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North Korea 27 April 2004

Reporters Without Borders calls for international press to be allowed to report from Ryongchon

Reporters without Borders has said it is shocked by the stance of the North Korean authorities which have refused to allow journalists to report from the scene of the explosion of two trains at Ryongchon station, North Korea.

It has written to the head of the North Korean permanent mission in Geneva, urging him to let the international press through to the scene of the accident.

Pyongyang was also refusing to give precise information to aid organisations, the international press freedom organisation protested. It was only releasing information about the scale of the catastrophe in dribs and drabs, with complete disregard for the victims.

North Korea took two days to officially admit that an explosion on 22 April had devastated a neighbourhood around Ryongchon station. The news was broken on the day of the accident by the South Korean press.

Pyongyang declared a state of emergency in the town but at first gave out information minimising the extent of the accident. Although hundreds maybe even thousands of people had been killed and at least 30,000 inhabitants of Ryongchon reportedly "affected", aid organisations had to wait several days to get access to the area.

A representative from the International Committee of the Red Cross (ICRC) complained that the information given was "insufficient".

The dozens of foreign journalists who travelled to the Chinese town of Dandong on the North Korean border were not allowed into Ryongchon. Some correspondents said the residents of the border zone were too afraid to speak to them about the accident. There were no articles about the explosion in the local press in Dandong.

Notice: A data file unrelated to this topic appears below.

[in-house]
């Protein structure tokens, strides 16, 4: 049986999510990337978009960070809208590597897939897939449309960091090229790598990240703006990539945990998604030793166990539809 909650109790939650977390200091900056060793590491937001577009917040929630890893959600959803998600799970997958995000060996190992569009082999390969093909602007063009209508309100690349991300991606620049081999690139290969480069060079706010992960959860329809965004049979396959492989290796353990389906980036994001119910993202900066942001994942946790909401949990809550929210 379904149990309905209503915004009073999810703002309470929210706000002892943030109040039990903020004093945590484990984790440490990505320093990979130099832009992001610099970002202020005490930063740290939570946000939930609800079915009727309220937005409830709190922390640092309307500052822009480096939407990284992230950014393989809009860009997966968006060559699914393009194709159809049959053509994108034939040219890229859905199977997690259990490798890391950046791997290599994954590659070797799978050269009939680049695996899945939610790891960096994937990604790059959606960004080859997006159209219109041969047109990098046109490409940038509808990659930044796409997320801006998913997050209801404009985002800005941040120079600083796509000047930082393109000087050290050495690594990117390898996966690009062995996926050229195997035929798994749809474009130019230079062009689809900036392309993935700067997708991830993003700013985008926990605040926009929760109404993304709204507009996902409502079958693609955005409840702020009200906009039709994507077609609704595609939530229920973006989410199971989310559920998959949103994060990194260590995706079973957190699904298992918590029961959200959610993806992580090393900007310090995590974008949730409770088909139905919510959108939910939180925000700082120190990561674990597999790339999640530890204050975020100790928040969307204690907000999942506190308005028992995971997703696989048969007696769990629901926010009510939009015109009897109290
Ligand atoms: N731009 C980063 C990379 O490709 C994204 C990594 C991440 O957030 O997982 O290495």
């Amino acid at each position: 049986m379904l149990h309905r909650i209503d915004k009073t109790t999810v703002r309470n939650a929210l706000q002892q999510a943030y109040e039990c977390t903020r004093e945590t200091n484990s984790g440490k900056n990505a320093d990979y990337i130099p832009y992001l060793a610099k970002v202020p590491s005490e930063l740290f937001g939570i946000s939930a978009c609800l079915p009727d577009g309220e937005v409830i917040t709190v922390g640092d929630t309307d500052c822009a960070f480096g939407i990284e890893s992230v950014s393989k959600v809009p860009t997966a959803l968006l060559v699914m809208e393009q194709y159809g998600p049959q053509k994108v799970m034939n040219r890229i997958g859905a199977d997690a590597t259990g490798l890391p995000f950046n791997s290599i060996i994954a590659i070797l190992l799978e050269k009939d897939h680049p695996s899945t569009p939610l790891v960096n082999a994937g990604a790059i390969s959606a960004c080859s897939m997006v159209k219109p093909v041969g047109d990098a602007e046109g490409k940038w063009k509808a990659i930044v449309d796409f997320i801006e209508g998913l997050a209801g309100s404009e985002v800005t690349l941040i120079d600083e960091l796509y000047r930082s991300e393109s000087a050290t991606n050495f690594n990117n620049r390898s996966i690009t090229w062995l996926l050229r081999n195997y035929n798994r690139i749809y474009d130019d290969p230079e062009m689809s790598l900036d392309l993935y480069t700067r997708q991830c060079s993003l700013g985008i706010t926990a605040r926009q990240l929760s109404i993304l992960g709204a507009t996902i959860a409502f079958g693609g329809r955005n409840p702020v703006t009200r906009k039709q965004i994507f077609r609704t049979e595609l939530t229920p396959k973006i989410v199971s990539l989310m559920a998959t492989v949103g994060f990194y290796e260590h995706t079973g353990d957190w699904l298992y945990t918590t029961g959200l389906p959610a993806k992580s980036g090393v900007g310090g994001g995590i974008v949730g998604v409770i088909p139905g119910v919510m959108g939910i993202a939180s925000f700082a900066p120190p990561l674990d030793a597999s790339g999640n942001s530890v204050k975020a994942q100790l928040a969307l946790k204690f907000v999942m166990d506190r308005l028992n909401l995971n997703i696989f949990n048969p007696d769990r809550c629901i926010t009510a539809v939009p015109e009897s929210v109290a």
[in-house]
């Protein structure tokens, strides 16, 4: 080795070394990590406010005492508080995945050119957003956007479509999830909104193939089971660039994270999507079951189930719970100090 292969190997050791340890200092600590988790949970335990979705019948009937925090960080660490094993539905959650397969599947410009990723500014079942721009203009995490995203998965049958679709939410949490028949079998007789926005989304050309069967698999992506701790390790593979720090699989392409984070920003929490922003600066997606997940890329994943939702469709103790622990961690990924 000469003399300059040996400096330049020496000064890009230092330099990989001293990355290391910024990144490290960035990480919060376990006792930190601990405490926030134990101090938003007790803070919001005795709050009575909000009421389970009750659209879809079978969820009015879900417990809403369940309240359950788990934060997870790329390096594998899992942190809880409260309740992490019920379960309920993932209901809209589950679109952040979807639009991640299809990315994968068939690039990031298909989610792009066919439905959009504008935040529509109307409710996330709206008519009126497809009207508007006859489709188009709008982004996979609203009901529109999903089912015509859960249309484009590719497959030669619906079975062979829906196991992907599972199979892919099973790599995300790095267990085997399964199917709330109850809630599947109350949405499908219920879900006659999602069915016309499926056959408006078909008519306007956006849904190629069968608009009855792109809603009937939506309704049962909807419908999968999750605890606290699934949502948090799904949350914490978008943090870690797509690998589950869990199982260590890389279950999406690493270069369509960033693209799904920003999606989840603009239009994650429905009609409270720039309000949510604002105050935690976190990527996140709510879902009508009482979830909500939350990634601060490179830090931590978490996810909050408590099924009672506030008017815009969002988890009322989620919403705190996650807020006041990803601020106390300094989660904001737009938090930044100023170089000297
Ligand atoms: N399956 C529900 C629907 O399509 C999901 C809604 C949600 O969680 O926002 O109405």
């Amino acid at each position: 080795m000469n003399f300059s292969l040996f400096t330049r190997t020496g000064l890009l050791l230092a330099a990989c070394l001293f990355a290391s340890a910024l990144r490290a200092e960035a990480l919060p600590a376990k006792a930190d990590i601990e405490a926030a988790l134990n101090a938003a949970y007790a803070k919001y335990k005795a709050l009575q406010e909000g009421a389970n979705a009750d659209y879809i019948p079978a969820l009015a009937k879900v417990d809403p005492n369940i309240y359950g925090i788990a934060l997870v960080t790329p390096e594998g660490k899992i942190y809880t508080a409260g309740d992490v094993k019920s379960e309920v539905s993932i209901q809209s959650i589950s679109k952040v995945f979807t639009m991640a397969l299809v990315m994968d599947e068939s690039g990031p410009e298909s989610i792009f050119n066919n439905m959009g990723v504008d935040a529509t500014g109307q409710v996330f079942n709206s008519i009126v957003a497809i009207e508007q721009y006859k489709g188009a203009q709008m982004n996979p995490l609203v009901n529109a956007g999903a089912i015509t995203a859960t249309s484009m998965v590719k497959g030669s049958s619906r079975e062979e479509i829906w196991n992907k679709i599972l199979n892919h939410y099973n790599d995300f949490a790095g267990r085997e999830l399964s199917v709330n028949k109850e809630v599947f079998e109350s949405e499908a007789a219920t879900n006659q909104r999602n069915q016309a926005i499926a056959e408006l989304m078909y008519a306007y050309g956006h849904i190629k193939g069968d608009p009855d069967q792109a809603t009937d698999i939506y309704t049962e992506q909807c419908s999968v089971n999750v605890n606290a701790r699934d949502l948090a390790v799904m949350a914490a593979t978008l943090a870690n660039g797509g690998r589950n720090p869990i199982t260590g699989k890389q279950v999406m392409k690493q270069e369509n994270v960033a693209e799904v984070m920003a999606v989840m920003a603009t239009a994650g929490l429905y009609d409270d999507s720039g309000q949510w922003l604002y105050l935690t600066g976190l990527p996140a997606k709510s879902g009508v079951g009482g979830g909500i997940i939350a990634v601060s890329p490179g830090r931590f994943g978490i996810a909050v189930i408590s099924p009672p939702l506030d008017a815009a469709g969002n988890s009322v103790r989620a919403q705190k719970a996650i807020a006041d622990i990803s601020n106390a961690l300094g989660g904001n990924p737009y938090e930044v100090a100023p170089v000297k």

The English version of the website of the official KCNA news agency put out the occasional article about the victims of the accident. However numerous solidarity messages sent by foreign governments to Kim Jong-il were prominently displayed.

Reporters Without Borders has ranked North Korea as the worst country in the world for press freedom for two successive years. In its 2003 annual report, the organisation wrote: " All the news media in North Korea were mouthpieces of the regime and lavished extensive praise on Chairman Kim Jong Il. The TV news programmes consisted largely of footage of the dictator visiting new companies or attending opening ceremonies, accompanied by lyrical comments on the greatness of Kim Il Sung’s son and successor. Three subjects absorbed the attention of the print media, radio and TV: the personality of Kim Jong Il, praise of the army, and criticism of the country’s foes, especially South Korea, the United States and Japan. Those running the news media, including the editor of Rodong Shinmun (Labour Daily), the chairman of the Korean Central News Agency and the directors of the state TV broadcaster, were all senior members of the party central committee and came under Kim’s direct supervision.

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